Within the last few years there has been an increasing interest shown in the problems of Maori health and they are now being attacked along a number of promising new lines. Several health surveys made by District Health Officers show that conditions vary in different districts, the position in the East Coast for example being better than that in the far North. Improvement in health proceeds along with advance in other features of Maori life, and much can be hoped for as a result of the farm settlement schemes. In some districts there is definitely poor nutrition, the quality and quantity of food available, though adequate at certain seasons, being for a large part of the year deficient. Health work is now being more fully linked up with the native schools, the children being given instruction in the elements of hygiene and the District Nurses co-operating with the school authorities. A course of lessons on infant welfare for the older girls has recently been introduced. Even the most superficial acquaintance with the Maori health problem makes it clear that it is not only one of preventive medicine but one linked up intimately with other features of Maori life, and this wider view is now being more generally taken. District nurses and native school teachers in the North have recently organized Maori Women's Institutes. Useful work has already been done and this would appear to be a most promising movement. Institute activities are not only in the direction of hygiene, but are concerned with all forms of housecraft, with the revival of Maori arts and crafts and the teaching of suitable pakeha arts and crafts, all designed to page 116 improve the Maori standard of life. The response on the part of the young Maori women has been most encouraging. A highly successful exhibition of work executed in Maori Institutes was held at Kaikohe at the end of last year. Much might clearly be done to extend and systematize this work, though great tact is needed. A beginning has been made with the introduction of spinning, and one feels that this is an idea with great possibilities. In the spinning and weaving of wool use might be made of traditional Maori skill in the working of flax, and something done about Maori clothing, which is only too often unsuitable in type and deficient in quantity. The problem here is of course one of equipment and instruction, but there can be little doubt as to the response that would result if the work could be really launched.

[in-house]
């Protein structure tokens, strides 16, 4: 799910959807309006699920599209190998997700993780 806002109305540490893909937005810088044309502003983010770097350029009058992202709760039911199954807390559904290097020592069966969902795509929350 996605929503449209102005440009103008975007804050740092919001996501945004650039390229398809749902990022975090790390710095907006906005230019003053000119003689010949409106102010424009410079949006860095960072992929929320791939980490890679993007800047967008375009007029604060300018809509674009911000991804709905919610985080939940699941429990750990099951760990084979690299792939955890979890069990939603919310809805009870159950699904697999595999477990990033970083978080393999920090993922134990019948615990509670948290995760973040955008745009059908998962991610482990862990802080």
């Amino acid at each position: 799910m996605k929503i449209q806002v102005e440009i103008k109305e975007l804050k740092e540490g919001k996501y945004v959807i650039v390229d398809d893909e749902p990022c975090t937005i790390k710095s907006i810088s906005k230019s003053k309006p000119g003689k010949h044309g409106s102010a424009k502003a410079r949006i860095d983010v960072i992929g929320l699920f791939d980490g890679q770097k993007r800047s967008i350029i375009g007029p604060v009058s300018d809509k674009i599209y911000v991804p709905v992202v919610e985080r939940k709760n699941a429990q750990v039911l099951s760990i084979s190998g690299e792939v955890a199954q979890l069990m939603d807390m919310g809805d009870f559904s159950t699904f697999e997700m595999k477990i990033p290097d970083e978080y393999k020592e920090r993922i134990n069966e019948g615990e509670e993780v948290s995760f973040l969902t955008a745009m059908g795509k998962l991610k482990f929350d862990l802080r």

It is the fact that even now Maori children are in some respects superior in physique to white children. This was demonstrated recently by Dr. H. B. Turbott, who made a comparative study of the physique of Maori and pakeha children in the East Coast district. It is Dr. Turbott's opinion that such is the stamina of the race that when the task of preventive medicine is completed the Maori child may be placed in a position superior to that of the white child both as regards health and physique.

Maori housing is at present a most urgent problem, many Maori dwellings being wretched in the extreme, overcrowded and insanitary. The Maori death rate from all forms of tuberculosis is nearly ten times greater than that of Europeans, and that this is so is very largely a matter of housing. A comprehensive housing scheme, with provision for communal bath-houses and laundries in the villages, is most urgently needed. Fortunately it has already been mooted.

The present position in regard to Maori health should cause all white New Zealanders shame. No argument should page 117 be needed to show that the Maoris deserve the best and the most that the State can give them in respect of health services. Much is being done, certainly; but fuller financial provision seems to be called for.